# What is the difference between “`lo == 0, hi == len(cards) – 1“` and “`lo, hi = 0, len(cards) – 1“`

I am currently practicing binary search and I’m having trouble understanding the difference in syntax between `lo == 0, hi == len(cards) - 1` and `lo, hi = 0, len(cards) - 1`. The code works with the second method but not with the first one. Any help would be appreciated. Thank you.

The code is as follows:

``````def binary_search(cards, query):
# lo == 0, hi == len(cards) - 1
lo, hi = 0, len(cards) - 1
while lo <= hi:
mid = (lo+hi) // 2
result = locate_card(cards, query, mid)
mid_card = cards[mid]
print('lo: ', lo, 'hi: ', hi)
print('mid: ', mid)
print('mid_card: ', mid_card)
print('result: ', result)
print('\n')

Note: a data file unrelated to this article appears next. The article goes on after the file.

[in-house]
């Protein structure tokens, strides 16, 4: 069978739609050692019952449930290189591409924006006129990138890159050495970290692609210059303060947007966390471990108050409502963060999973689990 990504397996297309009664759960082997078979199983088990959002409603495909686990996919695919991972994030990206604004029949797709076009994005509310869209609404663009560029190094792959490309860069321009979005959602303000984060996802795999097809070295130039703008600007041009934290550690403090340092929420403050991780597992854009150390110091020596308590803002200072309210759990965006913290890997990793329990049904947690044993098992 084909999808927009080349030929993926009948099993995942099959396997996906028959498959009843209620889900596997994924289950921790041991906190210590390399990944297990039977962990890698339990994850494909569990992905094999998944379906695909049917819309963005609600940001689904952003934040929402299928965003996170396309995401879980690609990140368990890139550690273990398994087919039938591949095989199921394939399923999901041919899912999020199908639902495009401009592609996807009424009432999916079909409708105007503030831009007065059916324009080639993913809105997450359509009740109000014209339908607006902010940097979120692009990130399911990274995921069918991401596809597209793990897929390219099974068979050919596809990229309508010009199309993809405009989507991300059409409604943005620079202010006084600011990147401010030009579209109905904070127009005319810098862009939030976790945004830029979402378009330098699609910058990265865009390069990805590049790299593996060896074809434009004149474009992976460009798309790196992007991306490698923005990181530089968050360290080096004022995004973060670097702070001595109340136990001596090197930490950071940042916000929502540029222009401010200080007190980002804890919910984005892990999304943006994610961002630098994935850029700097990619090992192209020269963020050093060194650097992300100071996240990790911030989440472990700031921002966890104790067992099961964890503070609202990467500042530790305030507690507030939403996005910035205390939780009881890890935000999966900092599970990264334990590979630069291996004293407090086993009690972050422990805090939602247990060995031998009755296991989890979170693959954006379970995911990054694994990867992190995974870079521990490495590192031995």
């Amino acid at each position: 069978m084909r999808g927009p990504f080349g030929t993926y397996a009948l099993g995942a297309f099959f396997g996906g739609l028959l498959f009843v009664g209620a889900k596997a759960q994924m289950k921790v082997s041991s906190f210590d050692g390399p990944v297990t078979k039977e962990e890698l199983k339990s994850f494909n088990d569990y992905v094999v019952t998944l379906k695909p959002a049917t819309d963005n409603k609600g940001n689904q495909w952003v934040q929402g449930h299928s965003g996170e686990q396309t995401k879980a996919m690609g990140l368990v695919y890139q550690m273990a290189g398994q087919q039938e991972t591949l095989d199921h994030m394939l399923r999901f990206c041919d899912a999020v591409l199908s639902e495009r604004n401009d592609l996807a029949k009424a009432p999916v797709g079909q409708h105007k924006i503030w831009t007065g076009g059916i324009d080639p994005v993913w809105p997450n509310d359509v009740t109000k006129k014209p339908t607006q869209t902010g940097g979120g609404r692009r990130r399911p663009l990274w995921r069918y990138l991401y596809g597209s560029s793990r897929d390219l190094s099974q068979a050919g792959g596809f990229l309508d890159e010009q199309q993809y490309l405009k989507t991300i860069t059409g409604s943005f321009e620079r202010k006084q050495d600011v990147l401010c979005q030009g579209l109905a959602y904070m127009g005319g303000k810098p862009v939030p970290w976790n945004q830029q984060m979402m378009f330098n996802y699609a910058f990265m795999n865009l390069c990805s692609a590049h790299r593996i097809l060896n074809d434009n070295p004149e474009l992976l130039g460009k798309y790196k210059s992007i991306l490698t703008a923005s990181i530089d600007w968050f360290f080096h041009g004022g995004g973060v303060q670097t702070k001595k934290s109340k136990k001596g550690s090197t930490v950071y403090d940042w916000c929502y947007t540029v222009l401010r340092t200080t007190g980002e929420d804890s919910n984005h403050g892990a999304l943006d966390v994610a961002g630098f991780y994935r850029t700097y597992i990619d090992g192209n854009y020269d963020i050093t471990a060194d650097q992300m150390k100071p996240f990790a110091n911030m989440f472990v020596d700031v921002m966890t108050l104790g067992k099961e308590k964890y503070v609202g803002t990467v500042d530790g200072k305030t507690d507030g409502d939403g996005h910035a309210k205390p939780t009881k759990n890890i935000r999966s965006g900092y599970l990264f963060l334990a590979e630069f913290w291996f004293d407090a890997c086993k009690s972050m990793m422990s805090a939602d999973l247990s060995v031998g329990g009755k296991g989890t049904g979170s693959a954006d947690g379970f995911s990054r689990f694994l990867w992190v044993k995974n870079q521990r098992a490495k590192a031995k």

if result == 'found':
return mid
elif result == 'left':
hi = mid - 1
else:
lo = mid + 1
return -1

def locate_card(cards, query, mid):
if cards[mid] == query:
if mid > 0 and cards[mid-1] == query:
return 'left'
else:
return 'found'
elif cards[mid] < query:
return 'left'
else:
return 'right'

return binary_search(cards, query)

if __name__ == '__main__':
cards = [13, 11, 10, 7, 4, 3, 1, 0]
query = 1
print(binary_search(cards, query))
``````

### >Solution :

A double equal-sign (`==`) is the operator to compare two object to see if they are equal. `lo == 0, hi == len(cards) - 1` will compare `lo` to `0` and `hi` to `len(cards)-1`.

`lo, hi = 0, len(cards) - 1` is the same as writeing

``````lo = 0
hi = len(cards) - 1
``````